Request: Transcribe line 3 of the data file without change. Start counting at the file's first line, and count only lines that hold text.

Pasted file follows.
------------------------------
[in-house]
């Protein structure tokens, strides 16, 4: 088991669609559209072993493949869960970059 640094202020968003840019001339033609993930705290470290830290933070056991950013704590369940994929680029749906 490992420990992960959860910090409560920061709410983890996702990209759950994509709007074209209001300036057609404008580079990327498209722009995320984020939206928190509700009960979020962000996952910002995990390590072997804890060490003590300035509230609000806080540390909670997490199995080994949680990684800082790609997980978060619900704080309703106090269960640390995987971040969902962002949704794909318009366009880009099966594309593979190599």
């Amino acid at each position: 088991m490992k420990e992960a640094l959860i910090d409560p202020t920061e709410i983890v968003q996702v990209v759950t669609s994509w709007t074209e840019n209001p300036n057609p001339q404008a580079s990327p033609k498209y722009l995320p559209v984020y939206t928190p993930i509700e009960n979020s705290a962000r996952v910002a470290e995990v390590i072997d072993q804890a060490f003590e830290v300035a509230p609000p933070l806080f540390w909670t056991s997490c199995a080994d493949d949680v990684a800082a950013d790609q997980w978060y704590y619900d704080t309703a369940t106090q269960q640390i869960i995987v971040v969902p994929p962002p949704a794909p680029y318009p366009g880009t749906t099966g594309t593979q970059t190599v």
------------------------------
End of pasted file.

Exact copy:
């Amino acid at each position: 088991m490992k420990e992960a640094l959860i910090d409560p202020t920061e709410i983890v968003q996702v990209v759950t669609s994509w709007t074209e840019n209001p300036n057609p001339q404008a580079s990327p033609k498209y722009l995320p559209v984020y939206t928190p993930i509700e009960n979020s705290a962000r996952v910002a470290e995990v390590i072997d072993q804890a060490f003590e830290v300035a509230p609000p933070l806080f540390w909670t056991s997490c199995a080994d493949d949680v990684a800082a950013d790609q997980w978060y704590y619900d704080t309703a369940t106090q269960q640390i869960i995987v971040v969902p994929p962002p949704a794909p680029y318009p366009g880009t749906t099966g594309t593979q970059t190599v």